What It’s Really Like Living In Toronto Under Rob Ford? Imagine A Fly…

In which the Elegant Bastard promises to avoid fat jokes as he explains to those unable to live in Toronto what it’s really like having Rob Ford as mayor.

Over the course of this thing we call life, others occasionally ask us to help them understand the essence of some experience we take for granted but that they are unable to share.   For example, I am a Canadian living in Toronto. Many are not so fortunate. I am therefore often asked to describe my world so that they might at least know what they are missing.

Examples are legion. A group of Detroit school children once insisted that I define and pronounce – repeatedly – that ultimate expression of our nationalism, “eh?”[i] (I understand they attempted a choral rendition when they returned home.) Two tourists from the UK loudly demanded that I show them dangerous bears or badly behaving Biebers and seeing neither, accused me of having deliberately hidden them. (I pointed out that we’d tried that with the Bieber but he kept getting loose and trying to sing.) And one unenthusiastic guest from New York  inquired as to whether we had anything to eat “up here” other than 1) wind 2) snow and 3) poutine (which she regarded as even less edible than the wind and the snow.) [ii] Add to these the usual stream of astonished “My God, just how big are your feet!” comments and it becomes clear that I should now be an expert at helping those who are busily trying to expand their minds and improve their educations.

Still, I do occasionally encounter a question I cannot answer easily. And by far the most challenging of these is also the one most frequently asked. To date, people from Paris, London, Chicago, Bruges, Vienna, Bratislava and something called Oxnard have declared their urgent need to know the answer to the following: What is it like having Rob Ford as mayor?

I can understand this curiousity. After all, the world has very few Rob Fords and they are all, not surprisingly, quite busy. Russia has its Putin[iii] but his hands are full beating up orphans, quelling pussy riots, harassing homosexuals and preparing to embarrass the entire Olympic movement. He can hardly be expected to run from one foreign city to another giving everyone a “Ford for a Day” moment. Dennis Rodman[iv] is America’s much taller version but he too seems to have landed a permanent gig pretending to play basketball for short North Korean dictators who are trapped in perpetual Bad Hair days.

That just leaves Toronto’s One and Only Original Ford.  And not only do we get to have him all to ourselves, we also have a spare in reserve! (Let’s call him Tweedledoug.) I fully understand that some of you may see this as completely unfair.  If so, I can only suggest that you play upon a key Canadian character trait – guilt.  If you first make us feel bad and then ask us very nicely, perhaps we would be persuaded to let you rent one of them for a while. I don’t think we’d charge much – certainly not by the pound[v]. In fact, a two-for-one deal is a strong possibility! And if you were willing to take Conrad Black, the CN Tower and the Maple Leafs as part of some overall package, we might even be willing to dispense with payment altogether.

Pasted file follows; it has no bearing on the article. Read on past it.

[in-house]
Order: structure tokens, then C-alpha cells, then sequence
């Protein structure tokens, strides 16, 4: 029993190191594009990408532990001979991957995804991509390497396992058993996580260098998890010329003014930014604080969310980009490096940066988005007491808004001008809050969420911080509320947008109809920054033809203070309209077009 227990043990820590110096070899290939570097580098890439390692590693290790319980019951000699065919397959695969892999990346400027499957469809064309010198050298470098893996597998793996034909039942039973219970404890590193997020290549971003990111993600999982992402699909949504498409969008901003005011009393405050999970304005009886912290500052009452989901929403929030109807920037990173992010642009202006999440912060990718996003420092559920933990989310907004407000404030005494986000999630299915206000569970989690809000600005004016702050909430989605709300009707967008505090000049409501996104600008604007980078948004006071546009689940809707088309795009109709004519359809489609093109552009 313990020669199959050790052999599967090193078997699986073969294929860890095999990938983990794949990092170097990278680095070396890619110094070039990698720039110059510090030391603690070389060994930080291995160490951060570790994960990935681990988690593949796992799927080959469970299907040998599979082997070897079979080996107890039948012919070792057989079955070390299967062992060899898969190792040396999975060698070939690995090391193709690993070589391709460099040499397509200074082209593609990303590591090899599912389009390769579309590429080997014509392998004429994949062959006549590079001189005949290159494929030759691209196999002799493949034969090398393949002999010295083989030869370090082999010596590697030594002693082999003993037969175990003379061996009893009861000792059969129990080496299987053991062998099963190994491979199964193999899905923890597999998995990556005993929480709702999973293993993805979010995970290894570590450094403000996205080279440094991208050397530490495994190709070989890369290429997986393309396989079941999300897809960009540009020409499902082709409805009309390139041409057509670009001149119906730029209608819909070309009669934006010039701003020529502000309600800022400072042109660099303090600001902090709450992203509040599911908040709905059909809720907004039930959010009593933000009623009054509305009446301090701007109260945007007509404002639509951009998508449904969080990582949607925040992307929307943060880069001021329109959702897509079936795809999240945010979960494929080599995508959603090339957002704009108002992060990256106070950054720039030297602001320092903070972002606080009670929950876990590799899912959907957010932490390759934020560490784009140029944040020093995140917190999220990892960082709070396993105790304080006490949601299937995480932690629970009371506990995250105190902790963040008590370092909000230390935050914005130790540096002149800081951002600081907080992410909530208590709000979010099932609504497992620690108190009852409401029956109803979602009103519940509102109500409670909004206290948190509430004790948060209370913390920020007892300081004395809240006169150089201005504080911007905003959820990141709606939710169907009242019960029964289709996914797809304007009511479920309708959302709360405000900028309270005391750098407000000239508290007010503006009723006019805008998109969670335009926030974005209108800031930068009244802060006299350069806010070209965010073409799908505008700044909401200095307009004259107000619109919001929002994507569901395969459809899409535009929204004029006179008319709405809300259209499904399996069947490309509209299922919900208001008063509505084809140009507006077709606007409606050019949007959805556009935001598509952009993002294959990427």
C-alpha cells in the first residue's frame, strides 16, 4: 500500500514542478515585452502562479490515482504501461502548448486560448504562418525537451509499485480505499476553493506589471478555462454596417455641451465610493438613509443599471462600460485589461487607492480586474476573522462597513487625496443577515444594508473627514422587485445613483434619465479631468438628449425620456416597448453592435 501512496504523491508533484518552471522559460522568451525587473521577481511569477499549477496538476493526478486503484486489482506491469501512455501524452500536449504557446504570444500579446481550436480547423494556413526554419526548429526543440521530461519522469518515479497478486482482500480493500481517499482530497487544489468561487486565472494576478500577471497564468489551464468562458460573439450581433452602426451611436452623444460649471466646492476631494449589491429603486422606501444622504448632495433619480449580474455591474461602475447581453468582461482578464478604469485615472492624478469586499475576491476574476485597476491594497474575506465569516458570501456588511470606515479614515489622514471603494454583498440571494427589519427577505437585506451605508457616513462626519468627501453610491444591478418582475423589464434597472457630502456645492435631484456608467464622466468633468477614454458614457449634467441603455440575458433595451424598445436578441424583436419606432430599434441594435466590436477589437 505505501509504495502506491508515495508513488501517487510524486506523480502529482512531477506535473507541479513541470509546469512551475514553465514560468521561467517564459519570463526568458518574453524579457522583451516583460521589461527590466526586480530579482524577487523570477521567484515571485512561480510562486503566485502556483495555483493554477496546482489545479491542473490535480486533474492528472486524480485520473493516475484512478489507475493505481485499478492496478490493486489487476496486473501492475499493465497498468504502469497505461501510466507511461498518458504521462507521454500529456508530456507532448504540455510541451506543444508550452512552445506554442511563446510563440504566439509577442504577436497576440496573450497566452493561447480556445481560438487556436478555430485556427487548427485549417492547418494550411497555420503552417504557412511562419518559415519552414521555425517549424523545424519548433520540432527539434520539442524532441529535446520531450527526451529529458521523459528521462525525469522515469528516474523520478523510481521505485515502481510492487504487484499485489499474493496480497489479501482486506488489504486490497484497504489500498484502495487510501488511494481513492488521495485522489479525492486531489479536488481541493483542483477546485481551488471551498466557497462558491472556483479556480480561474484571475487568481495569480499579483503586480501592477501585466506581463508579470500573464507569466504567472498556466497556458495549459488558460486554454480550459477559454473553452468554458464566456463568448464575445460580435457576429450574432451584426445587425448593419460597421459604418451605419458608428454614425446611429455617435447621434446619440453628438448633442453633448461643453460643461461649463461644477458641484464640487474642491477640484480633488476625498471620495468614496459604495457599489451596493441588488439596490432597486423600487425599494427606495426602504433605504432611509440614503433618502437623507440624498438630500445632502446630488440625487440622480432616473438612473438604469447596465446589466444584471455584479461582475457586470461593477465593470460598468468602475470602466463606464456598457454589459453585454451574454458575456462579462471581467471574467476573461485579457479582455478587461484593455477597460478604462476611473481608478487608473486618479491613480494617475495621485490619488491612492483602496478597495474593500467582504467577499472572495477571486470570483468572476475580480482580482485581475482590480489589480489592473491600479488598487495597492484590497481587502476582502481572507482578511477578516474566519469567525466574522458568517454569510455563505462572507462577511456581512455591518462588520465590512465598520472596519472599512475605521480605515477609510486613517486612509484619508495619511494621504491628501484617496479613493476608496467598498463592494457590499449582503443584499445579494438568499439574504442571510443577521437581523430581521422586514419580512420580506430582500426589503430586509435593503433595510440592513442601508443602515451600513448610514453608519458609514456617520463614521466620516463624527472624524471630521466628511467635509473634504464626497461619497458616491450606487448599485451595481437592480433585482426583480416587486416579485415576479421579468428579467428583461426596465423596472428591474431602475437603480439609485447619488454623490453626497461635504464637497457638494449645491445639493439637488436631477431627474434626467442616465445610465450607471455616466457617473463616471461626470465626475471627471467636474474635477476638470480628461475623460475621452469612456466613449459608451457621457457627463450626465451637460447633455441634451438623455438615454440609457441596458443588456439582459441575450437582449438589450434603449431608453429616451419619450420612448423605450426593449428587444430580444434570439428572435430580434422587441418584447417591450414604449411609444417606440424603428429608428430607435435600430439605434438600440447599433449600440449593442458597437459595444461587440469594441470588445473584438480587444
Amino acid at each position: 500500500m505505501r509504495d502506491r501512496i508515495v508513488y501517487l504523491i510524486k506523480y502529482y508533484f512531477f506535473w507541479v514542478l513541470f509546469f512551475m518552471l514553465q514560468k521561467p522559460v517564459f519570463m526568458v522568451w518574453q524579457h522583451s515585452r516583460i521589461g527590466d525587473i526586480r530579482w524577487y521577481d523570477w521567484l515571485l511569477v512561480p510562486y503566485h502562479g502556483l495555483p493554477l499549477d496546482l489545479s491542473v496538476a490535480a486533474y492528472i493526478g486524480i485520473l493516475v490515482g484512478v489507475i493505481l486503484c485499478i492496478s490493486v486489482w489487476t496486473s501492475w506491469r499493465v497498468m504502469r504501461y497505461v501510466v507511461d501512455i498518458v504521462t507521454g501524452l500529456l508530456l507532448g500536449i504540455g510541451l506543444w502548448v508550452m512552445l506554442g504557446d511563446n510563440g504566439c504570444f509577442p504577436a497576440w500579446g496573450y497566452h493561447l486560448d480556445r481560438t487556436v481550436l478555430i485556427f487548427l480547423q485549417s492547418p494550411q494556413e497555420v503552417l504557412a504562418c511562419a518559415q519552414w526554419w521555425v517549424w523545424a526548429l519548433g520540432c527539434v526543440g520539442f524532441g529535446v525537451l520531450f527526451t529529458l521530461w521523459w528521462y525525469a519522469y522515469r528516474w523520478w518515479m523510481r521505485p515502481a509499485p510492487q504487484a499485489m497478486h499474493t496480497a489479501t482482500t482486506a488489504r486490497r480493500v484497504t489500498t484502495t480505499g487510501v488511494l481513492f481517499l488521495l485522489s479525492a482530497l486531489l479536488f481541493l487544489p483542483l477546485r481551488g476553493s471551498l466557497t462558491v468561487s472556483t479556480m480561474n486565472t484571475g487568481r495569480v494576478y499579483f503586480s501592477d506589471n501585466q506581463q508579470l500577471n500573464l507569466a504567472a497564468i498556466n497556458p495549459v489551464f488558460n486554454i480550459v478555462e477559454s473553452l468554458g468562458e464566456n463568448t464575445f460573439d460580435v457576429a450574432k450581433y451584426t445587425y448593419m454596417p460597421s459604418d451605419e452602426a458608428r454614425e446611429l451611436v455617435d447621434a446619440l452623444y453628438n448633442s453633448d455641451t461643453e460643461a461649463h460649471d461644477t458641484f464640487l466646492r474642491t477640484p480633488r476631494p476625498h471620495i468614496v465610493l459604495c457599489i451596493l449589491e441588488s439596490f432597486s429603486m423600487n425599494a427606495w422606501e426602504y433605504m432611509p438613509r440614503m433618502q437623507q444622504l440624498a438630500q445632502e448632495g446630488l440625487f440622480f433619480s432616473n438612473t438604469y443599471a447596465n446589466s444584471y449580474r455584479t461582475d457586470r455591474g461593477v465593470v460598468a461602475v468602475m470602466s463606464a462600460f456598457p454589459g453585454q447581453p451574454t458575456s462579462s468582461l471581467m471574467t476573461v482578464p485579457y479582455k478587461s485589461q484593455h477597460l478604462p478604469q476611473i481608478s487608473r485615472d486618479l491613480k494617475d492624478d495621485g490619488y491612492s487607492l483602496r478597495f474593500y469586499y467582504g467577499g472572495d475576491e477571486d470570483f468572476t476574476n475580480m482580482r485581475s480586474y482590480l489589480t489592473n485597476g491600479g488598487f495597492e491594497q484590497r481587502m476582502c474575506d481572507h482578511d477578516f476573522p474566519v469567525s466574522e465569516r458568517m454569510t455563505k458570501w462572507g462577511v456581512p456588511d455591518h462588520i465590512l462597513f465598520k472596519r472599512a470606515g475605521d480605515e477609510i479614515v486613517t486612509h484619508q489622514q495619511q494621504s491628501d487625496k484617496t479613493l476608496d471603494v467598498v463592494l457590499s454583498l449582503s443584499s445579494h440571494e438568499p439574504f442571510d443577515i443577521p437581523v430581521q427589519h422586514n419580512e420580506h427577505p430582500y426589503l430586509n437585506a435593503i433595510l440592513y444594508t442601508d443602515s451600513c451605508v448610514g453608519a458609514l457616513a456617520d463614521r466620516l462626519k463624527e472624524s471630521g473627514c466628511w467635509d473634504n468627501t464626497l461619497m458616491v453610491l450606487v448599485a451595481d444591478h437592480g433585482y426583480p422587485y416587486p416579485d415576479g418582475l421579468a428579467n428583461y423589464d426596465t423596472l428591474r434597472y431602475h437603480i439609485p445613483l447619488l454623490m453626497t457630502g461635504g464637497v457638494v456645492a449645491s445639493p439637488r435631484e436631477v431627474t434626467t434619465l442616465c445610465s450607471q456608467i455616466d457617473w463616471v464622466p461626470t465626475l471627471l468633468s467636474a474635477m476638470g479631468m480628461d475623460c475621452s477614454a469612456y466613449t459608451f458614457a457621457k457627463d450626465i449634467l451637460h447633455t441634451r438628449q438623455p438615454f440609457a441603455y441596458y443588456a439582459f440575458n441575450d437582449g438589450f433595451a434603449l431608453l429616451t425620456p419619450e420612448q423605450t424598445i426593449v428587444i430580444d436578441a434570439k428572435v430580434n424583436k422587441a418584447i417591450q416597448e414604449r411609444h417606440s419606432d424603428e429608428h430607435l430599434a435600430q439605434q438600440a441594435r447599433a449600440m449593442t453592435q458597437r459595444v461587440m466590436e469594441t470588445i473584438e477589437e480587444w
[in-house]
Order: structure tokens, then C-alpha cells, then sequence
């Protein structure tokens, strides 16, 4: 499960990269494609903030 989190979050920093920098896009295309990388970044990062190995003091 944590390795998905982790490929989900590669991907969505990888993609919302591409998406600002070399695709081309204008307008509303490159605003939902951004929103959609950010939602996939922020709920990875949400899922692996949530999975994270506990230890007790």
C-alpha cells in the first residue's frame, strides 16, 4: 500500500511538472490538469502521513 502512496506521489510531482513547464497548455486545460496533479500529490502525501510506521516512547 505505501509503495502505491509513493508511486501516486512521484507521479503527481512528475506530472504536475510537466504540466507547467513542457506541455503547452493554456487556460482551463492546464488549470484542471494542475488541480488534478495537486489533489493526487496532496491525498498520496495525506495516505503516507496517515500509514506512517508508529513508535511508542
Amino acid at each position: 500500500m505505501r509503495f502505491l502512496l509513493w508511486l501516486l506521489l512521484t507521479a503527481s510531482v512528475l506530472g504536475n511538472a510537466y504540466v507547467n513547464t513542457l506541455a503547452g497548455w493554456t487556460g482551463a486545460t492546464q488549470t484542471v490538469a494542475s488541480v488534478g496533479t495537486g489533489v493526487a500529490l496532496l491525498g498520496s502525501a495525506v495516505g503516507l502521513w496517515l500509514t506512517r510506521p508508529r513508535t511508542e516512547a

Should you accidentally keep them all past the return date, don’t worry. Our other national trait will ensure you barely hear our protests for as you all know, Canadians are polite!

However, such complex trade negotiations are best left to others. You want the original question dealt with now and I think I have discovered a way to answer it effectively. You will, Dear Reader, be required to exercise a little imagination but having read your letters, I know that this will pose no problems whatsoever.

So, what is it like having Rob Ford as a mayor?

Imagine a fly. It is a very large fly, perhaps the largest you have ever seen. You are sitting quietly in your kitchen when you first notice it. You groan for you realize you have once again left the patio doors open, thus providing the creature with a window of opportunity.  Having achieved entry, it now flies in awkward and ungainly circles about the room, periodically bumping into walls and crashing into furniture. It lands and appears to stumble before it scurries off, first in one direction and then another, as if searching frantically for something. You notice a tiny puddle where it landed and you hope that it was there before.

The fly now spots a bag of icing sugar and instantly climbs upon it, buzzing excitedly and stamping its many feet in some bizarre version of a happy dance. But sadly (for the fly) the bag is sealed.  Now the buzz becomes louder, almost angry. It’s as if the fly is swearing. Suddenly it returns to the counter and stomps its way towards the window, trampling an innocent ladybug on its way. You notice another tiny puddle.

You are beginning to think it’s time you did something about the number of insects taking up residence in your kitchen. You are idly pondering whether or not to take a course in Effective Door Closing when suddenly the unthinkable happens. The fly flies up your nose.

In that brief moment, the once great world collapses inwardly upon itself and disappears. The planets are gone. The stars have disappeared. Asia and Europe have lost their romance and Africa its mystery. All is gone, all. Only two things remain: you and the fly up your nose.